With another sizzling summer on the cards, the nutrition advisors for the SPILLERS™ brand are sharing their guidance on keeping equine digestive systems healthy in hot weather, with appropriate hydration and forage intake.

“The average 500kg horse on an all-hay diet may drink 40 litres of water per day and a horse exercising in hot weather, can lose as much as 10-15 litres of fluid per hour through sweating,” said Sarah Nelson, Product Manager at Mars Horsecare, home of the SPILLERS™ brand. “Dehydration can impair performance, poses several health risks and in severe cases it can be fatal. Hot, dry weather may also heighten the water soluble carbohydrate content in grass and increase the risk of laminitis, while sparse pastures may increase the risk of sand colic.”

Follow Sarah Nelson’s 11 practical tips to help your horse beat the heat safely this summer.

1. Keep water supplies fresh, clean and plentiful

Fresh grass contains around 80% water. Under normal circumstances it may go a long way in meeting requirements but when soaring temperatures have scorched the grass, intake from buckets and troughs could more than double so make sure clean fresh water is always available. Check automatic troughs are working and keep an eye on herd dynamics – older or less dominant horses may be prevented from accessing water.

2. Monitor fluid intake

If you are concerned about fluid intake, try using manually filled buckets and troughs in hot weather so that you can monitor drinking easily.

3. Tempt reluctant drinkers

Horses may be reluctant to drink when they are away. They may prefer to drink familiar water from home so where possible try taking water with you to shows. It may also help to train your horse to drink flavoured water, perhaps by adding apple juice or molasses but if you are competing always consider the risk of prohibited substances before choosing a flavour. If offering flavoured water always offer plain water as an alternative.

4. Count droppings to assess forage intake

Although your field may look bare, if your horse or pony is overweight and you are picking up a similar number of droppings feeding additional forage may not be necessary. Yellow grass may not look particularly appetising but if there is enough available it will have a similar energy level to hay which is more than enough to sustain many horses.

5. Support hydration by using a soaked feed

Using soaked feeds is a great way of getting extra fluid on board via the feed but an added benefit is that horses fed mashes may drink more too. Soaked feeds may be especially useful for those who are fussy drinkers.

6. Don’t prepare soaked feeds in advance

Soaking feeds in advance in hot weather can cause them to ferment quickly which is not desirable. Instead choose a fast-soaking mash – some take less than 5 minutes to prepare.

7. Avoid soaking hay for more than 3 hours

Soaking causes a rise in microbial contamination that may be exacerbated in hot weather. If soaking to reduce the ‘sugar’ content, we recommend 1-3 hours in warm weather and 6-12 hours in cold weather. If soaking to reduce ‘dust’ just 10 minutes may be sufficient.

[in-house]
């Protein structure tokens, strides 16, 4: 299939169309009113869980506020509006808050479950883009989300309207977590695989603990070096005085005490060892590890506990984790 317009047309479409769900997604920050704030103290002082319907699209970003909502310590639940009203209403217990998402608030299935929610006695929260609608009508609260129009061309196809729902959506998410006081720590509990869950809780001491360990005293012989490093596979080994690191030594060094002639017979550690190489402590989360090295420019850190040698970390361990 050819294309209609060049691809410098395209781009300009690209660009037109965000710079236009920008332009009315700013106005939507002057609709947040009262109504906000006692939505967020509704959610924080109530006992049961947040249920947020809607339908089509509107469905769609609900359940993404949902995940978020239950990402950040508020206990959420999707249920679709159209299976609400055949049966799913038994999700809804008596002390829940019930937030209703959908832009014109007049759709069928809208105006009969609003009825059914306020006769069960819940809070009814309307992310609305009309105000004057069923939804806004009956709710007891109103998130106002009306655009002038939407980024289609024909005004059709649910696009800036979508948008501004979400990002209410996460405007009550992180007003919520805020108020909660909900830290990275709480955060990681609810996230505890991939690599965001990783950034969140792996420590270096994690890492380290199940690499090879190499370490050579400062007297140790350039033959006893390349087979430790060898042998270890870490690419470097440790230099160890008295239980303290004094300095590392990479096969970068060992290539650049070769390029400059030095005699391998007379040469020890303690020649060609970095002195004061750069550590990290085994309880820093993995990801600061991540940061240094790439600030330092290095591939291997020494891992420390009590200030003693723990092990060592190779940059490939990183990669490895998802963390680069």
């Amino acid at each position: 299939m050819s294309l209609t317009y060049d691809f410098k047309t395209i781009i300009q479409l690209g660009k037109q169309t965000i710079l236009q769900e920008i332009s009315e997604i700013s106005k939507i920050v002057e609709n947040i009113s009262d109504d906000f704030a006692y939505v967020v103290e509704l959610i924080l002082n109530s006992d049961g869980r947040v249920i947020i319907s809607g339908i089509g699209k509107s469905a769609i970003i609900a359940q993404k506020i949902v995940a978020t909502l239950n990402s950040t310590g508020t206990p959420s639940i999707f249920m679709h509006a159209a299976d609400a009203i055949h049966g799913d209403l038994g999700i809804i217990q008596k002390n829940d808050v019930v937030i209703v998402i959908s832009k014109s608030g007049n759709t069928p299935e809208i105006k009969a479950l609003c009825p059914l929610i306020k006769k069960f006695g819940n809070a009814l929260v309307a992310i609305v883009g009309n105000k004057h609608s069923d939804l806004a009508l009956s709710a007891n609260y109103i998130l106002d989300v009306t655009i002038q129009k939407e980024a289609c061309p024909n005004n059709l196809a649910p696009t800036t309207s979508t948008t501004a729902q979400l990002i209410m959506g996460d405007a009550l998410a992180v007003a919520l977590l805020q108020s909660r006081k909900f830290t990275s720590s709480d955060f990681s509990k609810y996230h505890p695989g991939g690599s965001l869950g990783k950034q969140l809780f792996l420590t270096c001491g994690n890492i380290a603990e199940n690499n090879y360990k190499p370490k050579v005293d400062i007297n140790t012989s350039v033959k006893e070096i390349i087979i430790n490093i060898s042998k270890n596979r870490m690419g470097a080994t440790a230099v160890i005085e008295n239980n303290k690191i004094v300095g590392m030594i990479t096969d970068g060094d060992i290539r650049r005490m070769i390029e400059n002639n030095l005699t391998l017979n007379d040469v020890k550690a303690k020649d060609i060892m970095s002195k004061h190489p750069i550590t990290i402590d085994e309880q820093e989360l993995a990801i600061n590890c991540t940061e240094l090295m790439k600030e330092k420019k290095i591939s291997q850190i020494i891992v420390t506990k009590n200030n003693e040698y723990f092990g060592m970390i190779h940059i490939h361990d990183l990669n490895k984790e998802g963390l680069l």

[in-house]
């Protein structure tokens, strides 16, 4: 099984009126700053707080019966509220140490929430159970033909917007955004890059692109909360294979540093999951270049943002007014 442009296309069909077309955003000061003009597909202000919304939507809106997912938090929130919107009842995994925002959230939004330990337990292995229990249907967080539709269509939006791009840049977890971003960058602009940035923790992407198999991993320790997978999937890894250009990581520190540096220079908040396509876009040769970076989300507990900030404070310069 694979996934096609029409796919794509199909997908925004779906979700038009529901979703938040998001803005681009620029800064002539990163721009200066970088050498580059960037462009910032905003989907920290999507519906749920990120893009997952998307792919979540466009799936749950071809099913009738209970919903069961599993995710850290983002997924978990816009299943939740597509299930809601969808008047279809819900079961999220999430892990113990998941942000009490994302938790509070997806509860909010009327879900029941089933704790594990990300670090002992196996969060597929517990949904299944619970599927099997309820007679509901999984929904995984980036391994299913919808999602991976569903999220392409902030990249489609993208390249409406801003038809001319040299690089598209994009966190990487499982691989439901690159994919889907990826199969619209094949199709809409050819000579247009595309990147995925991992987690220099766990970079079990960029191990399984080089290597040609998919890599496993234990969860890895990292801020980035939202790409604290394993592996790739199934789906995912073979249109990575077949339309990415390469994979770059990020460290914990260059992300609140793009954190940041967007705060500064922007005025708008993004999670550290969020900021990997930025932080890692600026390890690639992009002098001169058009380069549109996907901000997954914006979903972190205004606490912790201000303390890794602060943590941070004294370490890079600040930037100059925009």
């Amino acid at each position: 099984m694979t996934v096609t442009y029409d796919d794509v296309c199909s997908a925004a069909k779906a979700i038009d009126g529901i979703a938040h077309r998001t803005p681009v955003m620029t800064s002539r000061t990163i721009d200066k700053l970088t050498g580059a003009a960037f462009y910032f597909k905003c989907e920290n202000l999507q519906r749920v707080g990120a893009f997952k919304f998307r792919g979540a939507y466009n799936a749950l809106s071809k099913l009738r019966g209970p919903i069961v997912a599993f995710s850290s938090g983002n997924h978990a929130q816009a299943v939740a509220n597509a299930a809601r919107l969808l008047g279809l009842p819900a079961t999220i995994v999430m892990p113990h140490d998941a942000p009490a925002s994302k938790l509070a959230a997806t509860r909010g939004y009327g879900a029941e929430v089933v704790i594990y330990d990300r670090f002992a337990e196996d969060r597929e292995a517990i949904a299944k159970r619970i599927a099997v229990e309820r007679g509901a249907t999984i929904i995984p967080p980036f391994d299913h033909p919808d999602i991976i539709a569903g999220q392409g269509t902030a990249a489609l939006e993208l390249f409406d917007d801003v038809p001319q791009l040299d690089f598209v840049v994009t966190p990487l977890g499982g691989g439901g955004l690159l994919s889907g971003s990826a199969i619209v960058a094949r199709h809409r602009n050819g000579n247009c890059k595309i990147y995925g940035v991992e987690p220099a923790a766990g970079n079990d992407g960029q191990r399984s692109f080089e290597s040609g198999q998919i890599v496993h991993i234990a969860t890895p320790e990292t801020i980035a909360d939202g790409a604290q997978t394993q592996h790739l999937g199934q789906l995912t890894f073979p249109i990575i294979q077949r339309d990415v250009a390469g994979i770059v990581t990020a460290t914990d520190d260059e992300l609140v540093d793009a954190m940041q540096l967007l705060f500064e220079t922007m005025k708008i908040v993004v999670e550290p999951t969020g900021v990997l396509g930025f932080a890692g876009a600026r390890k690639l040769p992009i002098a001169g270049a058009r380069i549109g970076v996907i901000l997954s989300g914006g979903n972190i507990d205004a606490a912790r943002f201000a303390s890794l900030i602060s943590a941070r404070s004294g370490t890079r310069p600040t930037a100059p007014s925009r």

8. Beware scorched grass may be high in WSC

Whilst drought and overgrazing inhibit growth, grass continues to produce sugar in sunny conditions. When it can’t be used for growth, this sugar is stored in the stem as fructan which means scorched grass may still be high in water soluble carbohydrates (WSC: includes simple sugars and fructan), presenting a hidden danger for laminitics.

9. Avoid sand colic

The risk of colic from eating sand or soil is much higher if grass coverage is very sparse. Consider feeding hay or a low calorie hay replacer, ideally in a net, feeder or bucket rather than from the ground.

10. Provide a salt lick

The recommend amount of compound feed or balancer, suitable forage and access to an equine salt lick will generally meet electrolyte requirements for maintenance. For those sweating on a regular basis, table salt (the salt you put on your chips!) is often an effective way of providing additional sodium and chloride.

11. Take care when the rain arrives!

When the rain inevitably arrives there will be a rapid increase in grass growth and consequently intake, increasing the risk of laminitis, weight gain and colic. Access to grazing may need to be restricted for good doers or removed completely for those at very high risk of laminitis.

SPILLERS Perform & Restore Mash

Feeding SPILLERS™ Perform & Restore Mash supports hydration and helps to replace some of the electrolytes lost through sweating. It is high in fibre and low in starch and sugar to support digestive health and reduce the risk of excitability.

For more advice on feeding your horse in hot weather contact the SPILLERS™ Care-Line on + 44 (0)1908 226626 or visit www.spillers-feeds.com.